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Are the Nashville Predators a real Western Conference power?

Nashville Predators fans are downright giddy these days. A lousy start has been turned around remarkably, first with a seven-game winning streak in mid-November, and currently with a 6-0-1 stretch that has lifted them up among the Western Conference leaders like Chicago, San Jose and Los Angeles.

In the background, however, a tiny voice wonders - are they playing above their heads? Are the Predators really this good, or is this just a hot streak full of fortunate bounces that will surely be balanced out in the near future? Let's take a look at what the numbers might tell us...

In the past I've used a method called "Pythagenpuck" (PDF) to compare the actual points percentage (points earned in the standings as a fraction of the total possible) of various teams to what would be expected based on their Goals For and Against. Over the course of time it proves to be a very reliable indicator of team performance. The basic idea is that if you see a team with a points percentage well above or below the Expected value, one should anticipate that going forward they'll fall back in line, unless there's a significant reason for the Goals For & Against ratio to change (say, due to major roster or coaching changes). This model excludes points in the standings earned by winning a game in the shootout, as that's basically a coin-flipping exercise. You get two points for winning in regulation or OT, one point for losing in OT or the shootout, and zero for losing in regulation.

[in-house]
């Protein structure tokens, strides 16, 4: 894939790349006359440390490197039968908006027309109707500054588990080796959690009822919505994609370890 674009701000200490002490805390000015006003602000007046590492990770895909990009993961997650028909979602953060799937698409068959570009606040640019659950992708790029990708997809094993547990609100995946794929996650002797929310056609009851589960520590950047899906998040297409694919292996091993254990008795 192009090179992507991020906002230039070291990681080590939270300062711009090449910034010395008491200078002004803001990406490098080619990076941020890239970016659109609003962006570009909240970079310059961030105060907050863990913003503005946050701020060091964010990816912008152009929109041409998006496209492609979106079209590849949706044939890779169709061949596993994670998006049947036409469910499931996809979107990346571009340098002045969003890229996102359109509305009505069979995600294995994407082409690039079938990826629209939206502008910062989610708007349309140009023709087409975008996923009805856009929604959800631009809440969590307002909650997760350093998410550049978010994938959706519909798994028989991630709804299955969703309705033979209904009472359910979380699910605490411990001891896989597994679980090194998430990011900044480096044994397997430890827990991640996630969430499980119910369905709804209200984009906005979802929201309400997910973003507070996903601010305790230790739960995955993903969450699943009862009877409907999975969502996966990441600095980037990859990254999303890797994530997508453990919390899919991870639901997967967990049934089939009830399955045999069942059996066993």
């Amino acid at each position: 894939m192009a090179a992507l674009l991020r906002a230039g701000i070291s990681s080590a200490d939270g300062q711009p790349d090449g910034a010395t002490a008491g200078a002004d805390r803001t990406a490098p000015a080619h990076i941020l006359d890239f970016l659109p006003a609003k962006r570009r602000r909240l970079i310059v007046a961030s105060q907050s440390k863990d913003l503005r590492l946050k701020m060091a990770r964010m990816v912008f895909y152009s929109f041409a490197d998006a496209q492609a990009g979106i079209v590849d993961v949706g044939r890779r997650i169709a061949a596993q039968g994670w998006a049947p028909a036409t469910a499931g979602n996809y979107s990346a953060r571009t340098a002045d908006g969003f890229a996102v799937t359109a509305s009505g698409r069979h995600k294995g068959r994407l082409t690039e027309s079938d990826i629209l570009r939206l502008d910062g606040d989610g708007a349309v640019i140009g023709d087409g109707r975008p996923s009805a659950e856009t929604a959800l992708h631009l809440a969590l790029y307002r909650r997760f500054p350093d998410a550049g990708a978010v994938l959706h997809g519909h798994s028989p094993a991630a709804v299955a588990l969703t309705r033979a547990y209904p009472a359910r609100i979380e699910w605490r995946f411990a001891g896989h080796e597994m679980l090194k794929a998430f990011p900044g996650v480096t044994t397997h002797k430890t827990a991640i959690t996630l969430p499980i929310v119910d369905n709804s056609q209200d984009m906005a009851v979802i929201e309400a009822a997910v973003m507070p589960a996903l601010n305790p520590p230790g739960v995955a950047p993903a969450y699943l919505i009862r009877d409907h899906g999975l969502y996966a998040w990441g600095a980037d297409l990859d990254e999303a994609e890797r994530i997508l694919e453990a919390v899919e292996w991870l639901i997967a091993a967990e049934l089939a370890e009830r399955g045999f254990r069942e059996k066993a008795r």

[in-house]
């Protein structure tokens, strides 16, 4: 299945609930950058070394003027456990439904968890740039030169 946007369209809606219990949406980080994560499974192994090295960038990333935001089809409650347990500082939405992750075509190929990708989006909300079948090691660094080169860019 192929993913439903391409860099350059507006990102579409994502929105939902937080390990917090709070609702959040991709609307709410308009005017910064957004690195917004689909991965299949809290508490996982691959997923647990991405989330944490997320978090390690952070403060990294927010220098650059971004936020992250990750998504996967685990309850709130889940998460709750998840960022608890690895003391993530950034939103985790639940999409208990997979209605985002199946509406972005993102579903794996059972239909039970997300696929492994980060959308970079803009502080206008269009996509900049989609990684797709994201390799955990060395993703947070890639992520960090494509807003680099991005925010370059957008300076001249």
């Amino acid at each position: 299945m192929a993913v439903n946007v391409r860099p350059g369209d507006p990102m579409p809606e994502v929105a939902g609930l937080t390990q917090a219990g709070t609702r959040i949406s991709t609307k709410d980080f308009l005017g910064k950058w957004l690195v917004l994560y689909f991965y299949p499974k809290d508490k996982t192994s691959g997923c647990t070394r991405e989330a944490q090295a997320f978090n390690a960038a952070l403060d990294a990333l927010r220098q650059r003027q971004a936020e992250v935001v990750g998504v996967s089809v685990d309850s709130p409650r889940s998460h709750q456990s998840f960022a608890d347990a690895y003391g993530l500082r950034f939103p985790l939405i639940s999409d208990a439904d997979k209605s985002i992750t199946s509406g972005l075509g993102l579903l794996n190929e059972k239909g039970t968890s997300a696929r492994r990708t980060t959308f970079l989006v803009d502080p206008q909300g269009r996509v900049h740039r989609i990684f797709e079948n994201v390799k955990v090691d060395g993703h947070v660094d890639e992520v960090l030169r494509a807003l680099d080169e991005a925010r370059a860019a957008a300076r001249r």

So what does Pythagenpuck tell us about the Nashville Predators this season?

As we all know, the Preds got off to a slow start this season, going 2-5-1 in the opening weeks as the team struggled to score goals, and J.P. Dumont missed action after taking a vicious hit in the second period of Game 1. After he returned things started looking up on the offensive end, and as Francis Bouillon rounded into shape playing a Top Four defensive role after signing at the end of training camp, the Goals Against began to settle down as well.

The following table lays out how the season has gone, breaking out the first 8 games, along with two looks at the short- and long-term positive streaks the team has been on, and the season totals:

Record Goals For Goals Against Exp. Points Actual Points Diff
 Opening 8 games 2-5-1 11 25 2.3 (.141) 4 +1.7
 Last 26 19-5-2 85 68 32.3 (.620) 37 +4.7
 Last 7 6-0-1 32 21 10.0 (.716) 12 +2.0
 Total to date 22-11-3 102 100 36.8 (.511) 43 +6.2

Again, remember that the "Actual Points" may be a few points short of what you'd expect from the record, due to the exclusion of shootout winners in the Pythagenpuck analysis.

Basically, although the Preds have won a few more points than one would expect based on Goals For and Against all along the way, their play since the opening weeks of the season has been truly excellent; using GF/GA from the 26-game stretch (85-68) across all 82, along with a few shootout wins, would yield something around a 105 point season, just a hair ahead of what Chicago earned for 4th place in the Western Conference last spring.

In other words, with a relatively healthy lineup and decent, but not spectacular goaltending, the Predators have played like a strong playoff contender, not just a hopeful. And while there are legitimate questions about how well they can keep up the scoring pace, there is also upside on the defensive side of the puck. Pekka Rinne (.905) and Dan Ellis (.910) can both do better in terms of save percentage; even a modest improvement there would balance out any expected decline in goal-scoring from the forwards.

In NASCAR, they like to use the phrase "drive it like you stole it." For the Predators, those extra points in the standings are like stolen goods that are now stocked away safely; if they can keep up the Goals For & Against performance like they have over the last two months, those early gains could make enough of a difference to earn them home-ice advantage during the playoffs.